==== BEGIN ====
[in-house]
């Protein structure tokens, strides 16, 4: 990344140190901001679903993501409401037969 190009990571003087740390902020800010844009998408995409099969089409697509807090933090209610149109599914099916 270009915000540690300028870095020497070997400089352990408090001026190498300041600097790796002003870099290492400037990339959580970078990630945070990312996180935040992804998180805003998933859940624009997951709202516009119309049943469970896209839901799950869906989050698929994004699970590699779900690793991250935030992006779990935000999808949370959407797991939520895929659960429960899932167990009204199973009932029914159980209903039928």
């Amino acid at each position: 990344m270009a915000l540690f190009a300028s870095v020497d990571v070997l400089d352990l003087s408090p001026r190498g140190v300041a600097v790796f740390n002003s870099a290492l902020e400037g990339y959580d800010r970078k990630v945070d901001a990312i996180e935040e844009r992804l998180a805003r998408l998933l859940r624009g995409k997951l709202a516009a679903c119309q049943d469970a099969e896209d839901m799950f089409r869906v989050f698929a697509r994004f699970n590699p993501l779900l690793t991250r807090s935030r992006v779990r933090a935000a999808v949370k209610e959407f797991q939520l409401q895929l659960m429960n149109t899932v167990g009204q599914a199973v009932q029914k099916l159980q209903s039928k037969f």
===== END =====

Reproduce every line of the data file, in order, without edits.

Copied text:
[in-house]
């Protein structure tokens, strides 16, 4: 990344140190901001679903993501409401037969 190009990571003087740390902020800010844009998408995409099969089409697509807090933090209610149109599914099916 270009915000540690300028870095020497070997400089352990408090001026190498300041600097790796002003870099290492400037990339959580970078990630945070990312996180935040992804998180805003998933859940624009997951709202516009119309049943469970896209839901799950869906989050698929994004699970590699779900690793991250935030992006779990935000999808949370959407797991939520895929659960429960899932167990009204199973009932029914159980209903039928």
């Amino acid at each position: 990344m270009a915000l540690f190009a300028s870095v020497d990571v070997l400089d352990l003087s408090p001026r190498g140190v300041a600097v790796f740390n002003s870099a290492l902020e400037g990339y959580d800010r970078k990630v945070d901001a990312i996180e935040e844009r992804l998180a805003r998408l998933l859940r624009g995409k997951l709202a516009a679903c119309q049943d469970a099969e896209d839901m799950f089409r869906v989050f698929a697509r994004f699970n590699p993501l779900l690793t991250r807090s935030r992006v779990r933090a935000a999808v949370k209610e959407f797991q939520l409401q895929l659960m429960n149109t899932v167990g009204q599914a199973v009932q029914k099916l159980q209903s039928k037969f």